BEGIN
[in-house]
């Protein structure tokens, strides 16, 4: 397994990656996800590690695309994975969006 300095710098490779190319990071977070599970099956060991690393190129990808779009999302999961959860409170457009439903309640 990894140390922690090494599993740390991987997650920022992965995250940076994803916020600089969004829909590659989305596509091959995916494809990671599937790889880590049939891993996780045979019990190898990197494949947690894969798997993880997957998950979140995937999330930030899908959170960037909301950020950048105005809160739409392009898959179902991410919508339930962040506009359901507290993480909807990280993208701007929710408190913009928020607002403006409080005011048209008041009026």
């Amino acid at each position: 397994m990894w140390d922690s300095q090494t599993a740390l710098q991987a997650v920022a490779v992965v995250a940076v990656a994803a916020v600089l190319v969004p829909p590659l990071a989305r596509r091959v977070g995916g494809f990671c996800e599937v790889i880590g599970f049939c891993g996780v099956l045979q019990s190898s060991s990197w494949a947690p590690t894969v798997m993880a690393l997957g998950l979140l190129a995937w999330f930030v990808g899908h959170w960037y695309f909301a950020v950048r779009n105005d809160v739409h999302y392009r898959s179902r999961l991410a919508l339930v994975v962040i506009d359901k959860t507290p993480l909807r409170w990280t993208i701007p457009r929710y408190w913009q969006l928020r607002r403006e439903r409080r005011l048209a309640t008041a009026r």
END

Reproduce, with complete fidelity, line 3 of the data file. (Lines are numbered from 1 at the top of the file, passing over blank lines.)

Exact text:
């Amino acid at each position: 397994m990894w140390d922690s300095q090494t599993a740390l710098q991987a997650v920022a490779v992965v995250a940076v990656a994803a916020v600089l190319v969004p829909p590659l990071a989305r596509r091959v977070g995916g494809f990671c996800e599937v790889i880590g599970f049939c891993g996780v099956l045979q019990s190898s060991s990197w494949a947690p590690t894969v798997m993880a690393l997957g998950l979140l190129a995937w999330f930030v990808g899908h959170w960037y695309f909301a950020v950048r779009n105005d809160v739409h999302y392009r898959s179902r999961l991410a919508l339930v994975v962040i506009d359901k959860t507290p993480l909807r409170w990280t993208i701007p457009r929710y408190w913009q969006l928020r607002r403006e439903r409080r005011l048209a309640t008041a009026r």